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Yago de la Cierva: “Crises affect all companies, not just poorly managed ones”

“Crises affect all companies, not just poorly managed ones,” warned Yago de la Cierva, professor of Corporate Communications and Crisis Management at IESE Business School, during his speech at the Proa Observatory, held at Degussa’s headquarters. Professor De la Cierva gave a lecture on ‘How to ask for forgiveness after a mistake: examples of corporate apology’ and did so in a very didactic way, explaining his premise through several relatively recent cases.

He compared the crisis communication with a milk jug that breaks and shatters, “there is no way to recover the milk and the jug”, but “you can always manage the post-crisis situation.” In his opinion, what we must try to do is to prevent and know how to ask for forgiveness, “which is very difficult for us because when we ask for forgiveness we reveal our weakness and become targets for the enemy, but it is the only way to overcome a problem.”

But how can you ask for forgiveness? Professor De la Cierva made three assumptions: if I am responsible, I ask for forgiveness immediately; if I am innocent, I defend myself; if I do not know if I am responsible, I open an investigation. The reason for this is “we have a duty to protect our organization.” He also pointed out that we must bear in mind that we will be judged not according to the law, but according to ethics, “the law is one of the least important things in crisis management.”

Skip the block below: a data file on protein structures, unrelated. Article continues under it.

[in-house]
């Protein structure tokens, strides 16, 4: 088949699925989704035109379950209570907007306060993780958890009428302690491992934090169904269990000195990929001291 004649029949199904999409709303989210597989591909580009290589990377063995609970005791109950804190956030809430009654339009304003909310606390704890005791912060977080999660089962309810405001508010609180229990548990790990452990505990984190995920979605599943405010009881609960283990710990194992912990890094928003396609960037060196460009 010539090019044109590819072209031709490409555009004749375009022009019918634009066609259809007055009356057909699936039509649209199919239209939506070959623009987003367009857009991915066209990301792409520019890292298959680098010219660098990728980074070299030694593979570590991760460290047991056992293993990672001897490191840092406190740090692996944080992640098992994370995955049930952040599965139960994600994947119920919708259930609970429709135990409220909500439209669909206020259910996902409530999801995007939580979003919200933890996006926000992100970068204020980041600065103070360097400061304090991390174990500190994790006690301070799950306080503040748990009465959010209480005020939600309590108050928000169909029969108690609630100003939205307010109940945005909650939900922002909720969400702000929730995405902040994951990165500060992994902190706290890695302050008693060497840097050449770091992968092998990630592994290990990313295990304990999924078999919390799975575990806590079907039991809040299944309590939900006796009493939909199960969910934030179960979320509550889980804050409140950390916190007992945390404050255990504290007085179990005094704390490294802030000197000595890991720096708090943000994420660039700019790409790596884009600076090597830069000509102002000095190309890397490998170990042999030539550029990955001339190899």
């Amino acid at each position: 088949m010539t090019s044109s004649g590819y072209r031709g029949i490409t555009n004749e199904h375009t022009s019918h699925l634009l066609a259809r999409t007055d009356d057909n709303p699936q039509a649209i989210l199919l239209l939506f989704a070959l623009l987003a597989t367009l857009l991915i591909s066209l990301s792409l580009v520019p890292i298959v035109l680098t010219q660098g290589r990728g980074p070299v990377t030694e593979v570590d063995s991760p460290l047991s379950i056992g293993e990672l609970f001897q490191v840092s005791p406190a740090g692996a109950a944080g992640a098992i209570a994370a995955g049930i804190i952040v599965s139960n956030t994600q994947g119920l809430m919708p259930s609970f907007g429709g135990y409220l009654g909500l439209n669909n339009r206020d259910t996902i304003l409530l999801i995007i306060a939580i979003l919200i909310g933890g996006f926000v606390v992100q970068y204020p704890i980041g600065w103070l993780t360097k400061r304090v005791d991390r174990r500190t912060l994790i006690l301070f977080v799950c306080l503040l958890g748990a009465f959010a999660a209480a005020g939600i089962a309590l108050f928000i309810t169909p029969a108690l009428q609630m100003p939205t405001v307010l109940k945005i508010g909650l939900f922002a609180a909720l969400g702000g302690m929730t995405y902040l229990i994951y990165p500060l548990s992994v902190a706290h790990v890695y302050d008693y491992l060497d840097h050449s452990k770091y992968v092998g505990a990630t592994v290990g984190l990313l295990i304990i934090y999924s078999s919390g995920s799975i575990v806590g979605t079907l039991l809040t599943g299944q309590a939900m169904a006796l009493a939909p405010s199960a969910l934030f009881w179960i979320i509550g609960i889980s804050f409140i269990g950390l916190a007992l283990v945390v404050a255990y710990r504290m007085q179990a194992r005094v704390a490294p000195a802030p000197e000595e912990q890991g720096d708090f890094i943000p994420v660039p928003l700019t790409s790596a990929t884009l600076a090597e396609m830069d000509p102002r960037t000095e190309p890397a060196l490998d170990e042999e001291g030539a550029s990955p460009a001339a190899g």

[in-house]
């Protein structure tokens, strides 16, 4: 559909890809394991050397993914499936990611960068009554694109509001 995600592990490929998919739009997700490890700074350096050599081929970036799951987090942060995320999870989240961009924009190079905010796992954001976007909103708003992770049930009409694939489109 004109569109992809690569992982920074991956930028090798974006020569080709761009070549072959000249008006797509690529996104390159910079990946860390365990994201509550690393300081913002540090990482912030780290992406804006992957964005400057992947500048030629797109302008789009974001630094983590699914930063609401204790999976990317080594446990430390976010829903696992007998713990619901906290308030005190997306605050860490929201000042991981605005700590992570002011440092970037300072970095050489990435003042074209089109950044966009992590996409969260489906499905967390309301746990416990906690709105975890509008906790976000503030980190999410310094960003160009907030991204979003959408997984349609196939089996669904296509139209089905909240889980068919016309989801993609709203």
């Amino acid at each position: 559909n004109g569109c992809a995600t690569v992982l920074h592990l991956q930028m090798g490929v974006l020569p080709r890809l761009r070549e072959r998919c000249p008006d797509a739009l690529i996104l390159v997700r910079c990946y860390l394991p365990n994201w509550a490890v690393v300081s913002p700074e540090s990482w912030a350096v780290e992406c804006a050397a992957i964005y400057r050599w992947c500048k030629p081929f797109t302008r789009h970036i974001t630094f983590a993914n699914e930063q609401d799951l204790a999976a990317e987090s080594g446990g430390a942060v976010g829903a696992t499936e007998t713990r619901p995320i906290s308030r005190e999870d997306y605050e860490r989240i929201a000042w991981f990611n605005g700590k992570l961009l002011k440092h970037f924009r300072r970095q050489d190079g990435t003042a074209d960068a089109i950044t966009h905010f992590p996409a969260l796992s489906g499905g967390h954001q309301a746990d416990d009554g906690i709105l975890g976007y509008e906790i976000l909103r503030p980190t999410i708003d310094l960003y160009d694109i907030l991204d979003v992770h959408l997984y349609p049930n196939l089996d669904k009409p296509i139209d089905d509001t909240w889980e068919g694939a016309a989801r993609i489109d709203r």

Using real-life examples, such as the mistakes made in the Harvey Weinstein and Kevin Spacey sexual abuse cases, he recommended showing sincere and brief pain and solidarity with those who have been offended. The crisis suffered by Amazon because of the sale of two books over which it had no rights to sell served to add that, in addition to the previous advice, something must always be offered. And a Starbucks employee’s incident, that led to the unlawful arrest of two people of color at one of the store´s locations, was used as an example by Professor De la Cierva. He recommended that CEOs are the ones who face public opinion, take the lead and not only apologize, but also communicate the steps they are going to take to try to prevent similar mistakes from occurring. Furthermore this policy extends to not only the CEO, but also any employee “because no company can say it won’t happen again, all risks are never eliminated.”